Pollution FindIR™

Background

Polluted water contaminating the surface water and drinking water supply has been identified by the EPA as one of the most serious environmental problems facing the United States Leaking sewage collector lines, storm water drain discharges and illegal taps into storm water drainage lines can often be identified by their thermal infrared signatures during certain times of the year. As these sources of pollution leak, seep or empty into creeks, streams, rivers and lakes, their thermal signatures vary from their surroundings and they can be pinpointed accurately from the air.

This flow of liquid typically appears warm as compared to the surface water in a creek, stream, river or lake – particularly during cooler times of the year, due to the relative warmth of the ground a short distance below the surface. Leaks from nearby lines often come to the surface through lateral transfer to a creek, stream, river or lake bed, or to a slope leading down to the surface of the water. These leak areas and the warm plume of liquid joining and flowing downstream with the body of water are visible in the thermal infrared spectrum due to the difference in temperatures of the two liquids. Late fall, winter and early spring are well suited to this type of inspection because of the different water temperatures (ground and surface waters) and because the interference to view by foliage is minimized. Ground water seeps and outfalls of all types are also easily distinguishable for similar reasons.

 

How Can Pollution FindIR Help Me?

Stormwater collection systems are engineered to discharge into surface waters to efficiently drain selected areas. All too often these systems convey pollutants from illicit connections, degraded sanitary sewers and other sources.

Until now, locating these point sources has been a labor-intensive task, often relying on sampling data from sites that may be blocks or even miles from the actual source.

Let Aerial Infrared Thermographers’ Pollution FindIR™ Service do the dirty work for you… at 100 mph!

Pollution FindIR Reports include:

  • Digital image files of selected infrared images with the name coordinated to the exact location.
  • Printed list of all anomalies, indicating the location of each anomaly by latitude/longitude and by location/image number.
  • Printed maps indicating the exact location of each anomaly.
  • CD-ROM containing all digital files from the project.
  • VHS videotape copy of the raw infrared imagery. (Original digital copy is available on request.)

Understanding Aerial Infrared Thermography

Infrared imagery is often a grayscale picture whose scales (or shades of gray) represent the differences in temperature and emissivity of objects in the image. As a general rule, objects in the image that are lighter in color are warmer and darker objects are cooler. No object in the images is detected via visible light wavelengths (400-700 nanometers) rather, only from infrared wavelengths in the 3000-5000 nanometers or in the 3-5 micrometers range (see the sample at the end of this document). Lights and other relatively hot objects are very evident, but as a result of their heat – not light emissions.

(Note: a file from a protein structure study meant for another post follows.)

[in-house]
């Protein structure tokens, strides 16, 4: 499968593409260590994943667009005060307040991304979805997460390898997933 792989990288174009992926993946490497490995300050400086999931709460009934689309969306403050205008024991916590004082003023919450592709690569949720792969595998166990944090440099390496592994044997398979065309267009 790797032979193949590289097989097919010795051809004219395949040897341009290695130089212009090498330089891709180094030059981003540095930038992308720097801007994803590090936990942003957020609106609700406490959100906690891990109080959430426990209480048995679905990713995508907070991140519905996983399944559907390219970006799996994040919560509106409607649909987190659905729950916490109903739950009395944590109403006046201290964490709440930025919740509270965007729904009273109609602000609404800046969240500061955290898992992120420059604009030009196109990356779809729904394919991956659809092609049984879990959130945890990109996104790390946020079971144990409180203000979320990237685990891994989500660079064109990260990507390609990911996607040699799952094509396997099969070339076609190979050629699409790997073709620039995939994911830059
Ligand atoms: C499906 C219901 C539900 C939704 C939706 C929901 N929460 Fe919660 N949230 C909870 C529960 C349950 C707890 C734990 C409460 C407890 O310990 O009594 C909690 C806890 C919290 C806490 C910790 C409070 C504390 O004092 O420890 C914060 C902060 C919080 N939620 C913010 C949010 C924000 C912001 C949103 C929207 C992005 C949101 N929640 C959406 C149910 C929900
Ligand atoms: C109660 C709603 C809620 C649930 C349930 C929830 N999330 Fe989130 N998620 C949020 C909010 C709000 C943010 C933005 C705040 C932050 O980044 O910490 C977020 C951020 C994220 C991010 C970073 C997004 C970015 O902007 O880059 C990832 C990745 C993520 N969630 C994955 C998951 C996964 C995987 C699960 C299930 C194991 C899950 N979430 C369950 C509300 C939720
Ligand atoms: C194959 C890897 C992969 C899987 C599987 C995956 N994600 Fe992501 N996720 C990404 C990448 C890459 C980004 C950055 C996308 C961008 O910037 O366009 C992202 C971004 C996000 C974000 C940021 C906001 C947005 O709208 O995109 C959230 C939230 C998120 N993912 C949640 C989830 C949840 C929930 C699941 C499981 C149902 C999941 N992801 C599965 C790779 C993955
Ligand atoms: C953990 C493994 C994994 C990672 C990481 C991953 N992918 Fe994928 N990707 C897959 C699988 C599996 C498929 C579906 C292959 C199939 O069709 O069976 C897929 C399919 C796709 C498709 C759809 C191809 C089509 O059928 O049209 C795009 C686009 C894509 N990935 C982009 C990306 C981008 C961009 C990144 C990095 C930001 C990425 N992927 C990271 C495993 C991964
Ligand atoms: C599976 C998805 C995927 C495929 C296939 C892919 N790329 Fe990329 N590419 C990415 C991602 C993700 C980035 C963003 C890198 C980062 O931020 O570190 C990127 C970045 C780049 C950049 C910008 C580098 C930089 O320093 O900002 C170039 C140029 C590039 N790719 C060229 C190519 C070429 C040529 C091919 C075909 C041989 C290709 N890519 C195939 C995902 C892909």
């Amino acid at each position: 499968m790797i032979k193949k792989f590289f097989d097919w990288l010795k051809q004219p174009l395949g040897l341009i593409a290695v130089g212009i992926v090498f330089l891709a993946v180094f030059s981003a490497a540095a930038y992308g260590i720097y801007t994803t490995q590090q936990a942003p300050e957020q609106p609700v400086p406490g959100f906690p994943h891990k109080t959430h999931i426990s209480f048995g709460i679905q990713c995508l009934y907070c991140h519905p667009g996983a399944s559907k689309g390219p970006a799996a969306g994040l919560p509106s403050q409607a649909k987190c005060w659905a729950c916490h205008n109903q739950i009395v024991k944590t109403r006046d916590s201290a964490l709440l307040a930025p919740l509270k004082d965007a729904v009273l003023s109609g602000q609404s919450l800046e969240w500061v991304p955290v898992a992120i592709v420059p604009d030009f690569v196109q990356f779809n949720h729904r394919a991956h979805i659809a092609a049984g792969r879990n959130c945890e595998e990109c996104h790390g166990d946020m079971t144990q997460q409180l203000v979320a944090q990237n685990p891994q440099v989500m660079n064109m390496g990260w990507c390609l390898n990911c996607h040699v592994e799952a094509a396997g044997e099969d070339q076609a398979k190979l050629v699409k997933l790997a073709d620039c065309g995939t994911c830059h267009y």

When an image is taken with infrared camera, it is often recorded on video tape and later converted to a digital image file with the help of a computer. The image may be then modified in a number of ways to enhance its value to the end user. The highest resolution infrared images are usually found on videotape, while the printed thermographs and map data may be used as a convenient reference when accompanying a report.

Here’s how it works…

The flow of liquid typically appears warm as compared to the surface water in a creek, stream, river or lake—particularly during cooler times of the year, due to the relative warmth of the ground a short distance below the surface.

Leaks from nearby lines often come to the surface through lateral transfer to a creek, stream, river or lake bed, or to a slope leading down to the surface of the water. These leak areas and the warm plume of liquid joining and flowing downstream with the body of water are visible in the thermal infrared spectrum due to the difference in temperatures of the two liquids. Late fall, winter and early spring are well suited to this type of inspection because of the different water temperatures (ground and surface waters) and because the interference to view by foliage is minimized. Ground water seeps and outfalls of all types are also easily distinguishable for similar reasons.

Advantages of Pollution FindIR method...

  • With all system anomalies marked on a map, the system operator can prioritize areas of concern and concentrate efforts and scarce resources on problem locations first.
  • The printed report and map data will allow the operator to quickly and efficiently locate and test suspect areas.
  • Previously inaccessible or hard to reach areas of the system can be monitored.
  • Straight down, high resolution infrared imagery provides you with accurate data.
  • Fixed-wing aircraft allow AIT a cost-effective platform to obtain high quality infrared imagery, passing savings on to you!

Need Aerial Infrared? Call Now: (800) 248-7226